Dear Christopher Cat: My daughter, Jayne, was charmed by the book “Timber Howligan, Secret Agent Cat” by HJ Frederick. Jayne adopted a shelter cat that looks like Timber Howligan, named him Timber, and now thinks he may be a secret agent because he makes so many unusual sounds. She wants to learn cat language so she can join the animal spy business. What do I tell her?
Christopher Responds: I agree with Jayne’s favorable assessment of “Timber Howligan” and applaud her desire to learn cat language. She can start by checking out Timber’s website at www.timberhowligan.com.
I’ll help by reviewing feline vocalizations, body language, scent communication, visual signals and tactile communication.
Vocalizations range from the trill or chirp we cats use to greet feline and human friends to purring. In addition, we meow in dozens of ways, and each meow has a distinct meaning.
Hissing and spitting usually indicate that a cat feels threatened or defensive, while growling and snarling signal the start of an attack.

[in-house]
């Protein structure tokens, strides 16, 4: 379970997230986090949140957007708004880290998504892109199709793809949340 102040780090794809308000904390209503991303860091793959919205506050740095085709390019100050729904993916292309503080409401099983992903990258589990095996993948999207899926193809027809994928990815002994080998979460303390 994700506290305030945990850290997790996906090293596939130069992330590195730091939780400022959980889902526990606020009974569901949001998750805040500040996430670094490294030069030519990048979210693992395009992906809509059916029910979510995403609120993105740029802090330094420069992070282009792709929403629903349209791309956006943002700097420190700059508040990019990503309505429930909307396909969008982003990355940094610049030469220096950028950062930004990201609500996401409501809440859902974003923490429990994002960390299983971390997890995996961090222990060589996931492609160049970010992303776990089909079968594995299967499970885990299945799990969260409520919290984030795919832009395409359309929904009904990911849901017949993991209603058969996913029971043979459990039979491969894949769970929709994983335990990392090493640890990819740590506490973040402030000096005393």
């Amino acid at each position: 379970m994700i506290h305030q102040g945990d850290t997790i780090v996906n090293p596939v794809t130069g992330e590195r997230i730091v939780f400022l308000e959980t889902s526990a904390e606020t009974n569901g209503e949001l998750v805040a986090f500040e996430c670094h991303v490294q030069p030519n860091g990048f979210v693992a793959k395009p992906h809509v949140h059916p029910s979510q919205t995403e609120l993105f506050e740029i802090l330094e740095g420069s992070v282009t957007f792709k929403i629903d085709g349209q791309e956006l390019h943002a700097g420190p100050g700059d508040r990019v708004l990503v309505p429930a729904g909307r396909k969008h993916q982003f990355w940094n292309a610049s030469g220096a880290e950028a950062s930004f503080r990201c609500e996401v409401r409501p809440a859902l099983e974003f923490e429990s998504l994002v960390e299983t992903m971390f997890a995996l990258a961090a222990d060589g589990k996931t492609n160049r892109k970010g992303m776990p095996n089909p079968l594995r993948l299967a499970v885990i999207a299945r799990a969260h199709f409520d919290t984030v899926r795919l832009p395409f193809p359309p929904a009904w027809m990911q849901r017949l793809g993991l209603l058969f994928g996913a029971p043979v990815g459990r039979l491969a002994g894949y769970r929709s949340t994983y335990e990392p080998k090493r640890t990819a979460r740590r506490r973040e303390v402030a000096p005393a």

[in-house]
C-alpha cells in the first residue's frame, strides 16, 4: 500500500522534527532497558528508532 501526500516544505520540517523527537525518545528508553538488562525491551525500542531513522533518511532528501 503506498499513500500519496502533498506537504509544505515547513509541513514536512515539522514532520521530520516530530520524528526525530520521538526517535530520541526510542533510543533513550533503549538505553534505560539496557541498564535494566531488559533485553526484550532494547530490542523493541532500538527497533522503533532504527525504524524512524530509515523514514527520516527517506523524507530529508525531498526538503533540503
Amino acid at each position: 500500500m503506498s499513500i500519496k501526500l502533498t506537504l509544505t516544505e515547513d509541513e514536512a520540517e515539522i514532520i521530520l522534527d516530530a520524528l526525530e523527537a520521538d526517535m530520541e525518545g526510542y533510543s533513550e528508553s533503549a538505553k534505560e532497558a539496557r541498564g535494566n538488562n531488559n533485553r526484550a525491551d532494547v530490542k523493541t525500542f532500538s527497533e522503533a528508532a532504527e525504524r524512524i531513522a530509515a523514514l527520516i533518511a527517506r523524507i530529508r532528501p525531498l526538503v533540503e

Body language, the most important method of communicating for us cats, uses the face, eyes, ears, tail and body posture. When I greet a friend, my body relaxes, my hair lies flat against my skin, and my tail stands up and often quivers.
When I want to look large enough to scare away an enemy, the hair on my body and tail stands out, my tail becomes erect and my back arches. By contrast, when I’m fearful and want to look inconspicuous, I crouch and drop my tail.
When I’m content and relaxed, my tail sways gently, but when I’m annoyed, it twitches.
My ears also communicate feelings. Erect ears show I’m alert, whereas ears flattened back against the head signal fear or aggression.
We cats also leave scents produced by glands at the corners of the mouth, on the cheeks and sides of the forehead, on the foot pads and along the tail. Head butting is a common way of leaving a scent signal. When we scratch a vertical surface, we’re leaving our scent and a visual sign.
Tactile communication occurs when we rub against or groom other group members, including our humans.
Jayne will enjoy becoming adept at cat language, and someday, she may even join the animal spy fraternity, perhaps as a veterinarian.